Myanmar’s ruling party claims victory in elections

Picture: Myanmar Times

Myanmar’s ruling party National League for Democracy (NLD) said on November 9 that it had won enough seats in parliament to form the next government. The claim comes after an unofficial count of votes from the country’s second general election since the end of strict military rule, Reuters reported.

According to party spokesman Myo Nyunt, the NLD, which is led by state counselor and former democracy icon Aung San Suu Kyi, had won the 322 seats in parliament needed, though no official results had been announced by the election commission yet.

The election, held on November 8, was seen as a referendum on the fledgling democratic government led by Suu Kyi and the NLD, which remains hugely popular at home but has seen its reputation collapse overseas amid allegations of genocide against the Rohingya Muslim minority.

Up for grabs in the election are 315 seats in the 425-member lower house and 161 seats in the 217-seat upper house of parliament.

Not everyone could cast their ballot

In contrast to the wave of optimism that greeted the NLD’s landslide win in 2015, Myanmar went into this election under a cloud of a surging Covid-19 outbreak, economic hardship and escalating ethnic conflicts.

However, although Myanmar is seeing an average of 1,100 new coronavirus cases a day, fears of the virus appeared not to dampen Sunday’s turnout among the 37 million registered voters.

But more than a million people across the country were unable to vote after polls were cancelled due to insurgencies mostly in the northeast. Hundreds of thousands of Rohingya, people confined to camps and villages in Myanmar’s Rakhine State and most without citizenship, were also unable to vote.

The election commission has said the polls in areas affected by conflict had to be cancelled for safety reasons and that only citizens were entitled to vote.



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Picture: Myanmar Times Myanmar's ruling party National League for Democracy (NLD) said on November 9 that it had won enough seats in parliament to form the next government. The claim comes after an unofficial count of votes from the country’s second general election since the end of strict military rule, Reuters reported. According to party spokesman Myo Nyunt, the NLD, which is led by state counselor and former democracy icon Aung San Suu Kyi, had won the 322 seats in parliament needed, though no official results had been announced by the election commission yet. The election, held on November 8,...

Picture: Myanmar Times

Myanmar’s ruling party National League for Democracy (NLD) said on November 9 that it had won enough seats in parliament to form the next government. The claim comes after an unofficial count of votes from the country’s second general election since the end of strict military rule, Reuters reported.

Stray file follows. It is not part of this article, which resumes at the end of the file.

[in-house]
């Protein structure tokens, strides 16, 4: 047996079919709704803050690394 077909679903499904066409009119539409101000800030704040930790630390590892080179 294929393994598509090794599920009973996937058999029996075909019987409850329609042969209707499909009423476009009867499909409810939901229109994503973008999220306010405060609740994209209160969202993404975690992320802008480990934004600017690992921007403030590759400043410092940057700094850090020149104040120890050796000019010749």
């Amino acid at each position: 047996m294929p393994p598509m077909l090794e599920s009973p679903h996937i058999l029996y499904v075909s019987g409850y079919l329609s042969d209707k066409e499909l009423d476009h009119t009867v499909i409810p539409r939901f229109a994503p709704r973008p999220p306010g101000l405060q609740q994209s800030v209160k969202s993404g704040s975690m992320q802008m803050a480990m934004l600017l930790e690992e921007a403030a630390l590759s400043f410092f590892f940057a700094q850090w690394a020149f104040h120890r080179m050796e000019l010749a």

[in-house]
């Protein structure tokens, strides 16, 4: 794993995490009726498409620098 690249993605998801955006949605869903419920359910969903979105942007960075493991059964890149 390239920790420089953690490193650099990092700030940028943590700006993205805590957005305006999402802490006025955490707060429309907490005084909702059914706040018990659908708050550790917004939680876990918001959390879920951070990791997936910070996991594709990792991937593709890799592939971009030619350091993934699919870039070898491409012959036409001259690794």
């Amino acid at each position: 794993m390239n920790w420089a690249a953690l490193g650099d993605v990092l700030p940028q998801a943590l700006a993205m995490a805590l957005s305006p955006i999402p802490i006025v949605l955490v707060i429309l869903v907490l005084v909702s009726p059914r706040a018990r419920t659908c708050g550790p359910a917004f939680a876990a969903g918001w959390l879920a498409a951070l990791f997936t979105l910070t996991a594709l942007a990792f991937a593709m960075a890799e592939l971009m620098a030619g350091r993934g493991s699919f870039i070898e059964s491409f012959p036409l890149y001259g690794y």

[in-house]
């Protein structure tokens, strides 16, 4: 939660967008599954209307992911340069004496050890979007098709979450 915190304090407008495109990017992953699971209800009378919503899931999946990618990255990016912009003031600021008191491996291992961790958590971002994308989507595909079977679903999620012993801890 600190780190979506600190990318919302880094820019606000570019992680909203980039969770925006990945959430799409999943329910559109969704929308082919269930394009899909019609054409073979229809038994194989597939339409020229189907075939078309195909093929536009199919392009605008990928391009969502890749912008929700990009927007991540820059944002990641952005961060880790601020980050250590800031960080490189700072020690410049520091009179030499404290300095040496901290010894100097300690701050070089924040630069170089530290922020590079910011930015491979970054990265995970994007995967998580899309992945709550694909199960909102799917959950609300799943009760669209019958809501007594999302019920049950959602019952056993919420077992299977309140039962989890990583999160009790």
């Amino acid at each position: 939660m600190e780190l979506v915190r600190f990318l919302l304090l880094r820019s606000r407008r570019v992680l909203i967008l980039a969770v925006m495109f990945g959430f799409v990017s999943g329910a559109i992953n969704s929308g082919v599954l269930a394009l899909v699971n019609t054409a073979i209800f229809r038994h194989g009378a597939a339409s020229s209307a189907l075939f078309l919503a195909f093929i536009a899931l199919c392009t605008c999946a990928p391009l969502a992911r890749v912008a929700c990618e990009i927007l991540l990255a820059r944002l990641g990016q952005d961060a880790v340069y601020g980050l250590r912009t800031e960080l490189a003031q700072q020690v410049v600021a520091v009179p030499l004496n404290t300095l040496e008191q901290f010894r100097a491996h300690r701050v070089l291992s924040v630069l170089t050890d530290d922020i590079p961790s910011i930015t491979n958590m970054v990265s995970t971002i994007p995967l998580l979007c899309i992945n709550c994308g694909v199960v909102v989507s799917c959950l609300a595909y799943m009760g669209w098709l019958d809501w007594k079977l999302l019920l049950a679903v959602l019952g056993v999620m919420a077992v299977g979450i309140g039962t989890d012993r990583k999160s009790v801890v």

According to party spokesman Myo Nyunt, the NLD, which is led by state counselor and former democracy icon Aung San Suu Kyi, had won the 322 seats in parliament needed, though no official results had been announced by the election commission yet.

The election, held on November 8, was seen as a referendum on the fledgling democratic government led by Suu Kyi and the NLD, which remains hugely popular at home but has seen its reputation collapse overseas amid allegations of genocide against the Rohingya Muslim minority.

Up for grabs in the election are 315 seats in the 425-member lower house and 161 seats in the 217-seat upper house of parliament.

Not everyone could cast their ballot

In contrast to the wave of optimism that greeted the NLD’s landslide win in 2015, Myanmar went into this election under a cloud of a surging Covid-19 outbreak, economic hardship and escalating ethnic conflicts.

However, although Myanmar is seeing an average of 1,100 new coronavirus cases a day, fears of the virus appeared not to dampen Sunday’s turnout among the 37 million registered voters.

But more than a million people across the country were unable to vote after polls were cancelled due to insurgencies mostly in the northeast. Hundreds of thousands of Rohingya, people confined to camps and villages in Myanmar’s Rakhine State and most without citizenship, were also unable to vote.

The election commission has said the polls in areas affected by conflict had to be cancelled for safety reasons and that only citizens were entitled to vote.



Support ASEAN news

Investvine has been a consistent voice in ASEAN news for more than a decade. From breaking news to exclusive interviews with key ASEAN leaders, we have brought you factual and engaging reports – the stories that matter, free of charge.

Like many news organisations, we are striving to survive in an age of reduced advertising and biased journalism. Our mission is to rise above today’s challenges and chart tomorrow’s world with clear, dependable reporting.

Support us now with a donation of your choosing. Your contribution will help us shine a light on important ASEAN stories, reach more people and lift the manifold voices of this dynamic, influential region.

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Personal Info

Donation Total: $10.00

 

 

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